A Q&A with Union Square Main Streets

Union SquarePhoto by Irina M. / IM Creative Photography.

Voted Best Neighborhood to Eat, Live, and Work

There’s an undeniable, infectious energy that permeates Union Square these days. A new brewery, dozens of new businesses, and restaurants consistently on regional or national “best of” lists all contribute to the square’s vibrancy, says Jessica Eshleman, executive director of Union Square Main Streets. If its popularity wasn’t evident, Union Square racked up three Scout’s Honored categories—best neighborhood to eat, live, and work—to prove it.

More changes are afoot in the square, including the Green Line Extension, a $1.5 billion mixed-use development, and a new complex in Boynton Yards that’s poised to create office space and hundreds of new apartments. But Union Square Main Streets wants to ensure that longtime local businesses don’t get left in the dust as the revitalization the organization spearheaded in 2005 gets turbocharged. 

Scout spoke with Eshleman about why the neighborhood stands out and what the future holds.

Why do you think Union Square won the “best food” designation?

We’ve become a destination because of the caliber and variety of restaurants. Which flavor of the globe do you want to experience? What price point are you working with? Are we talking a French-inspired cuisine like Juliet, or are we talking Peruvian, Mexican, Nepali? Are you looking for a Greek social club experience where you can get special pastries and Greek coffee? There’s this density of so many different possibilities.

Why are so many chefs flocking to Union Square?

There are restaurants like the Neighborhood that have been here for more than 30 years, and Cantina. There are restaurants that have strongholds here. I know that Ken Kelly really infused an additional culinary focus when he opened the Independent. I also think [food is] an extension of that creative economy that’s always been here. There’s a creative maker spirit that’s throughout the square, whether that’s in something like Union Press, all the way to the other extreme of RightHand Robotics or Greentown Labs, where innovation is happening. And, really, cuisine is another expression of that.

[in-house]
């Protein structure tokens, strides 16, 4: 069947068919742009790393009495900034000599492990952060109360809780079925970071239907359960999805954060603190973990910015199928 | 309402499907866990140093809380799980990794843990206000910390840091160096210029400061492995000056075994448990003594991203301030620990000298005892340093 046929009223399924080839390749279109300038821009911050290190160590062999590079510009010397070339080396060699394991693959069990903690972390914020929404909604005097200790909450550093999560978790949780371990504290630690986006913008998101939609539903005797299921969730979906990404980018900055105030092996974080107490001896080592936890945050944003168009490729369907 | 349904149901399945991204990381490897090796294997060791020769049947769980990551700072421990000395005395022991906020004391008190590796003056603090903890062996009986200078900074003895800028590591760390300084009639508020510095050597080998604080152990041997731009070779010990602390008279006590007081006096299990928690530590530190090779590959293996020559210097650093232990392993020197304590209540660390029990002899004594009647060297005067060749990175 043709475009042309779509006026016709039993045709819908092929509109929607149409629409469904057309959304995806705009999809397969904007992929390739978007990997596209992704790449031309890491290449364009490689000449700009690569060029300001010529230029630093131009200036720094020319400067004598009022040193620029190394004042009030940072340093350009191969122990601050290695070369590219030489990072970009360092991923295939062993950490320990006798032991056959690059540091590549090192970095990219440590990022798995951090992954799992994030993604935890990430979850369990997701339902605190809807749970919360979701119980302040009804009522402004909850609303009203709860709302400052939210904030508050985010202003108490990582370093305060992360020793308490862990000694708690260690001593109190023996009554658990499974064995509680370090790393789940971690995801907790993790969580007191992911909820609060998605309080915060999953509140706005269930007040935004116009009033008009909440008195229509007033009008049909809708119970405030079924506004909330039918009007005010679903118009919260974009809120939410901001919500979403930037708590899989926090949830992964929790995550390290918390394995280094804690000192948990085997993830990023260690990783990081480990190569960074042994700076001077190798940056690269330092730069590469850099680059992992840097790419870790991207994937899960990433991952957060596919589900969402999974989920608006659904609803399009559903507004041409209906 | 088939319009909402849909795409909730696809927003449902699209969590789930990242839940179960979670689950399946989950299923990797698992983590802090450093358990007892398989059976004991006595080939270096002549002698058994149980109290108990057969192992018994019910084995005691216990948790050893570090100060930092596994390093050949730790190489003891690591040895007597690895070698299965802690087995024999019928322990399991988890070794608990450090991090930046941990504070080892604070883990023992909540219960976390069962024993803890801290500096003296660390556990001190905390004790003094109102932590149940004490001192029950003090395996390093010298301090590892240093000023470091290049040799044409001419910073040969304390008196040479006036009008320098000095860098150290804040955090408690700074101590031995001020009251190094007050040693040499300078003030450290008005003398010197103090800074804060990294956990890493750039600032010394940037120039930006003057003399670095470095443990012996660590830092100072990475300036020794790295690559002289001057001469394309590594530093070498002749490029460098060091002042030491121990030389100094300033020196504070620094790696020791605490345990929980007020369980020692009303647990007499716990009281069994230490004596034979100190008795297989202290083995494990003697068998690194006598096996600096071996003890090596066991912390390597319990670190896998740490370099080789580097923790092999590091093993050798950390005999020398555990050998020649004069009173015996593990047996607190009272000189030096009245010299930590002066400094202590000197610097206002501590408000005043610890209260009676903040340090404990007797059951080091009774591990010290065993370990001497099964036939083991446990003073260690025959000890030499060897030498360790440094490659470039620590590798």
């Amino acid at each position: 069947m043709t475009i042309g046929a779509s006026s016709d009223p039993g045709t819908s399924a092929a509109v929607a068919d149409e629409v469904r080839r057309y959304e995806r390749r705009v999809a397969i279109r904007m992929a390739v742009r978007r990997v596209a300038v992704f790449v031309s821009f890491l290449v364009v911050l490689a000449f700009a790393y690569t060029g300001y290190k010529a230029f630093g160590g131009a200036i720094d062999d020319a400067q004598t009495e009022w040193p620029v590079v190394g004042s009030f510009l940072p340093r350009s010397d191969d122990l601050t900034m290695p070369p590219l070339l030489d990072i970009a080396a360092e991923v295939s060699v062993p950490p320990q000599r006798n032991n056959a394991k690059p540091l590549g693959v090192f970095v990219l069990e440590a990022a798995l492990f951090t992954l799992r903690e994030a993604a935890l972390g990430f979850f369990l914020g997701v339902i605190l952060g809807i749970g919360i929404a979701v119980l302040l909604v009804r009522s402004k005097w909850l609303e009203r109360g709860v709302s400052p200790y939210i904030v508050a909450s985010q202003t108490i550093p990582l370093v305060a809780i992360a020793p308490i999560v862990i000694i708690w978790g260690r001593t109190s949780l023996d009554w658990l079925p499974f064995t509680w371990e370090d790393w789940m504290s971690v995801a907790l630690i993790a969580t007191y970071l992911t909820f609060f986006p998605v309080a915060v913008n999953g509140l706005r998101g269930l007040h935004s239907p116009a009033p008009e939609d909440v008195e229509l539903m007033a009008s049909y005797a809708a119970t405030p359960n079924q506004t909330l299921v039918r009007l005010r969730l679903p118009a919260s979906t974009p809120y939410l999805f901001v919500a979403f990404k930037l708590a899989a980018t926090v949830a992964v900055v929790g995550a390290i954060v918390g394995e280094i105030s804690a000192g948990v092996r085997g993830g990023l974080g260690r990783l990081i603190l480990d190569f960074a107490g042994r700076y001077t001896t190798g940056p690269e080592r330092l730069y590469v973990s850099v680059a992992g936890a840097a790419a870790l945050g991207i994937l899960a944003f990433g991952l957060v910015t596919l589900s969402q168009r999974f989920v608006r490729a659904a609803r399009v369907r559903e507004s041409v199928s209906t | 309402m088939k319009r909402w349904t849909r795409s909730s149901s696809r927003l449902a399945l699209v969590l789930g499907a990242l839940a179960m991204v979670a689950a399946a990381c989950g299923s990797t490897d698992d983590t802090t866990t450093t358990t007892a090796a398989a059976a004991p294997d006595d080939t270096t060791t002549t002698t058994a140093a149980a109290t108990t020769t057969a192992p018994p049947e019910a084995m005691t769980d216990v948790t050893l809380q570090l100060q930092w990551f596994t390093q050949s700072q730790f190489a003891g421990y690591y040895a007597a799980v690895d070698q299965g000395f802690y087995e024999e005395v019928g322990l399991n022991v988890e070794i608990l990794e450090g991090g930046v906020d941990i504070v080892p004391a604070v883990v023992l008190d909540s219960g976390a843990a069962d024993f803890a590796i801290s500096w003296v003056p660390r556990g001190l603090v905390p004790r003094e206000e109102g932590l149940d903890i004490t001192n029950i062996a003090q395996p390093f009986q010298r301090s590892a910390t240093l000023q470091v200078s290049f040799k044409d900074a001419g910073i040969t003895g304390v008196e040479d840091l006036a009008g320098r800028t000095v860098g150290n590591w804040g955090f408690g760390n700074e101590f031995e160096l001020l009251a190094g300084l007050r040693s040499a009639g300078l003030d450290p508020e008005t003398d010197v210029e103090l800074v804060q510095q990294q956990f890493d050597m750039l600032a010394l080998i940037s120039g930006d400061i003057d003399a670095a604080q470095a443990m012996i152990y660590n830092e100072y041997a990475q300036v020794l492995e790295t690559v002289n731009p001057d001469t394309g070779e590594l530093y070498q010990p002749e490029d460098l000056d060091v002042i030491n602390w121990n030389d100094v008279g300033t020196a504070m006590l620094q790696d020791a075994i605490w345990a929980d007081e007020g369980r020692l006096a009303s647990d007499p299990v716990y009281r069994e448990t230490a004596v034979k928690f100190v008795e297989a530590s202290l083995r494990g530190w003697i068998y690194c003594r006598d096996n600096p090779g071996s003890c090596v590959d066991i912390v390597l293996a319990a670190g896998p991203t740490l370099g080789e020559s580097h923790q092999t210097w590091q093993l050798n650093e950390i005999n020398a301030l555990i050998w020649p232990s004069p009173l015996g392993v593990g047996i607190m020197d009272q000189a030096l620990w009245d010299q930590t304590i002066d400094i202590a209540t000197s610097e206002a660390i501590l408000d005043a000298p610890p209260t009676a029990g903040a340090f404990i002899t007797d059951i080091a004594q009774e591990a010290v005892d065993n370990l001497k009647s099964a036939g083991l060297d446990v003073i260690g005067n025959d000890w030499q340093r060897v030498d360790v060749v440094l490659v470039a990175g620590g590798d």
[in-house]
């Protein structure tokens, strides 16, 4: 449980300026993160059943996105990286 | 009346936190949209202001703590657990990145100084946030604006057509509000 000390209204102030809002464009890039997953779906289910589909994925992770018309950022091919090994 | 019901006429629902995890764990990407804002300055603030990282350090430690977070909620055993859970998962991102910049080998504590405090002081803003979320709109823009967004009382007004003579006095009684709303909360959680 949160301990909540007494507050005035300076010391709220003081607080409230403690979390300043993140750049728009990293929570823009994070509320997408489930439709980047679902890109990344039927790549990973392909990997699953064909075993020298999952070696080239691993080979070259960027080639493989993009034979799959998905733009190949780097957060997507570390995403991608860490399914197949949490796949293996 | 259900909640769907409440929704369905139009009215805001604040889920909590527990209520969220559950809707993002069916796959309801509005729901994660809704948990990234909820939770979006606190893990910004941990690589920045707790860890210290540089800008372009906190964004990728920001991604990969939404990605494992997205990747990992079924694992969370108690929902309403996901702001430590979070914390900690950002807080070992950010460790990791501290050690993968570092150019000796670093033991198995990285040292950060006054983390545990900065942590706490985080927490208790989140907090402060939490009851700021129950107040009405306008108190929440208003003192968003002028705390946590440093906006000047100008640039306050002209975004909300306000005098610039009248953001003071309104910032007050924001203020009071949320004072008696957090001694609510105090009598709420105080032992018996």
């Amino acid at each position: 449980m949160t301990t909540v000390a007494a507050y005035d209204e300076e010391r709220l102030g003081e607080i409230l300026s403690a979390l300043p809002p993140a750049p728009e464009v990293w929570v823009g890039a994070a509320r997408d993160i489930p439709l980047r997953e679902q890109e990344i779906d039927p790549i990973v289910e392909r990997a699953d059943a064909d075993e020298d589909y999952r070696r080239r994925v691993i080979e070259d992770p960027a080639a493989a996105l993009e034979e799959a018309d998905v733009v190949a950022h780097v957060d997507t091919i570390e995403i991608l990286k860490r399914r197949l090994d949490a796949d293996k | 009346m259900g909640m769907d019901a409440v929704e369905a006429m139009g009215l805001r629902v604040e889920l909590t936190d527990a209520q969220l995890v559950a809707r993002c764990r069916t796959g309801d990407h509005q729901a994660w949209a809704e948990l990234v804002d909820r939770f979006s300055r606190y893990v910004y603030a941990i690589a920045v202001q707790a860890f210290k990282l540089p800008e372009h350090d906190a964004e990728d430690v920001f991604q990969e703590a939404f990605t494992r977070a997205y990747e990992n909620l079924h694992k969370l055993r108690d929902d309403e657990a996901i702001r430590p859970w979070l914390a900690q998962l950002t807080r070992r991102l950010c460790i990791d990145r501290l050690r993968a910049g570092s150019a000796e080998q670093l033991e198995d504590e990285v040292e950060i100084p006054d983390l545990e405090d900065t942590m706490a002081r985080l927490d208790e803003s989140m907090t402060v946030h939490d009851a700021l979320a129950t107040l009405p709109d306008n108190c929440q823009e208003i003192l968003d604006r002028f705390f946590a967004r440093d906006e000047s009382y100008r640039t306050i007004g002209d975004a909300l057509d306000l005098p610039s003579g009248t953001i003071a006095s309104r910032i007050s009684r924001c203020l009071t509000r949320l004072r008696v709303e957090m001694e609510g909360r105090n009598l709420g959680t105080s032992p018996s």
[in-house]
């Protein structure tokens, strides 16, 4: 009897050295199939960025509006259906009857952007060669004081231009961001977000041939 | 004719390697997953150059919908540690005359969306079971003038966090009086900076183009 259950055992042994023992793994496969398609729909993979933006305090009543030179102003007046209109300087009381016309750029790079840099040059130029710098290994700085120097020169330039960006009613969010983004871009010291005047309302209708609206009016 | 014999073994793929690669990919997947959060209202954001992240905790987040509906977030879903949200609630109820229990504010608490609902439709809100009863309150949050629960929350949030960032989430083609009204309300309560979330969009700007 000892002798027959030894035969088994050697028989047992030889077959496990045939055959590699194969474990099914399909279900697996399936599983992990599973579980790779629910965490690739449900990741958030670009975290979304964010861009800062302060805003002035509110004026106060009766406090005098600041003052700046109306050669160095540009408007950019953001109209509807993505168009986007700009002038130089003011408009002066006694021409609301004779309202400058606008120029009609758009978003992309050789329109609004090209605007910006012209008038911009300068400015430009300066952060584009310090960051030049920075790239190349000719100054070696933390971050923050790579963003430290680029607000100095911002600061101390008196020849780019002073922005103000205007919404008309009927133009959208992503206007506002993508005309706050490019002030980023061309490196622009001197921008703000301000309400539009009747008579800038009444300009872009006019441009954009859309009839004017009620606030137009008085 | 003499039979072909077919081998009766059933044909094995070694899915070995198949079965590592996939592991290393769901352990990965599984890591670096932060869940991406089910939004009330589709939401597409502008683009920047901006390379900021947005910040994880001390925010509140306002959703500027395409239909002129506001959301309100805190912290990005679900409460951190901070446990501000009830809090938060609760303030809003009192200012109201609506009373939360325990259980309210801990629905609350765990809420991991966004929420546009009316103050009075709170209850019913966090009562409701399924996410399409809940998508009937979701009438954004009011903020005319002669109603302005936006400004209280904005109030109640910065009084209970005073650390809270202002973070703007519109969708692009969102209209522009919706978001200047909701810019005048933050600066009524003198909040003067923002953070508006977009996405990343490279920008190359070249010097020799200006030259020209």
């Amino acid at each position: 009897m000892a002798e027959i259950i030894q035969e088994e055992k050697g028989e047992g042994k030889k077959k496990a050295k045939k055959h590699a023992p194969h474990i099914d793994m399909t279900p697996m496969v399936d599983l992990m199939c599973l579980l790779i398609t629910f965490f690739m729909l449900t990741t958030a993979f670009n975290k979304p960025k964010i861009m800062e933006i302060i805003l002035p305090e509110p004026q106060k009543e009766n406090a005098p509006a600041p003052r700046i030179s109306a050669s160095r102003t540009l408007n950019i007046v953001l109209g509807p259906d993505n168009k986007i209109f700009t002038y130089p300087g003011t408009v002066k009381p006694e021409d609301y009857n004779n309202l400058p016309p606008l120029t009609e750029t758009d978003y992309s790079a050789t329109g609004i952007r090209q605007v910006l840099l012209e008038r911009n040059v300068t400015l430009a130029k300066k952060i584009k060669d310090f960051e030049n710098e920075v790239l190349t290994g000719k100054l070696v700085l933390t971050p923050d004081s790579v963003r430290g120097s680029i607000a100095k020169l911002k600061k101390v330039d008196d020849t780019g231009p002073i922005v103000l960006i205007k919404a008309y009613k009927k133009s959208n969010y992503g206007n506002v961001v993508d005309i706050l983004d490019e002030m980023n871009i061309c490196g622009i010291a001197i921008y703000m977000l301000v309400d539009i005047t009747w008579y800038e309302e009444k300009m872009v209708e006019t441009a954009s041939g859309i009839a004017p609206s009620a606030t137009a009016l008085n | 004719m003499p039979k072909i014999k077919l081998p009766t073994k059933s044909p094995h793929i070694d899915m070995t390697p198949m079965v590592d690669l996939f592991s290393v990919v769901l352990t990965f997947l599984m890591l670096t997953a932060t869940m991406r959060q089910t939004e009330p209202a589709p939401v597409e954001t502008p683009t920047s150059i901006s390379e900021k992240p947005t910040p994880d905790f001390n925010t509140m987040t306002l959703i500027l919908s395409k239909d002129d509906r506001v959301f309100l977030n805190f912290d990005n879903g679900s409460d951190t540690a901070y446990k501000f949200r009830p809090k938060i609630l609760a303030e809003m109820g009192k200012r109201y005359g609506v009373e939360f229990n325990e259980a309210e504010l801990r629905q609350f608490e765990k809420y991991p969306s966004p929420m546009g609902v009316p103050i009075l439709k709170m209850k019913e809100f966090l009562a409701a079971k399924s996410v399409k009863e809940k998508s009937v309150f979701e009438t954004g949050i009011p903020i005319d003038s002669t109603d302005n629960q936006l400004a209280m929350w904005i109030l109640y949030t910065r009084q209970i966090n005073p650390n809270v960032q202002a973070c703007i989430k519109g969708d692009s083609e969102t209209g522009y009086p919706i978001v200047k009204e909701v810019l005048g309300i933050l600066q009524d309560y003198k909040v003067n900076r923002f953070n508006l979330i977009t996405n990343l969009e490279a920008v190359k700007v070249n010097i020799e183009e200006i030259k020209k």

How do you plan to help the community navigate the upcoming major developments?

We are working with a particular focus on strengthening the local businesses that have existed here for many years, or in several cases, many decades. We’re really taking a deep look at what resources we can help connect these businesses with so that we can strengthen their revenue streams so that as rents do rise, because they will, those businesses are prepared to take advantage of all of the new workers and residents that are going to come with this development as well.

We’re also really looking at the promotional side of things. How can we market the district as a whole? We’re creating a printed map that will be distributed at destination businesses and elsewhere. Essentially, we’re suggesting itineraries. We’ve curated this list of possibilities for a customer to take an adventure throughout the square.

We’re also partnering up with the city on a campaign that’s designed to support businesses through construction. We know that there’s going to be real impact for businesses and customers as well. This can be something as tactile as signs themselves on street poles and in bus shelters. It could also be an event or merchandise where people are sporting their pride for the community.

Another of the approaches we are taking is working in concert with groups like the Neighborhood Council, the master developer US2, the city themselves, and really creating clear lines of communication. Many of these groups have the same goals, which is development done well.

What else makes the square a special place?

Our incredible international markets. Union Square has a tradition of having a variety of immigrant populations throughout our history. And that’s really well illustrated by markets that have been here for a long, long time. Whether this is Reliable Market, Mineirao, Bombay Market, Internacional. You can find things in these markets, certain ingredients or certain cookware necessary to make these recipes that you just won’t find at Walmart. It’s an opportunity to try on whole new flavors.

I think about the street festivals that happen here: Ignite!, the Evolution of Hip Hop, the Big Gay Dance Party. There’s so much street life because there are groups who want to come and express themselves, and the city has named vibrancy at the street level as a priority.

Editor’s note: This interview has been edited and condensed for clarity and conciseness.

This story originally appeared in the 2018 Scout’s Honored issue of Scout Somerville, which is available for free at more than 200 locations throughout the city or by subscription.

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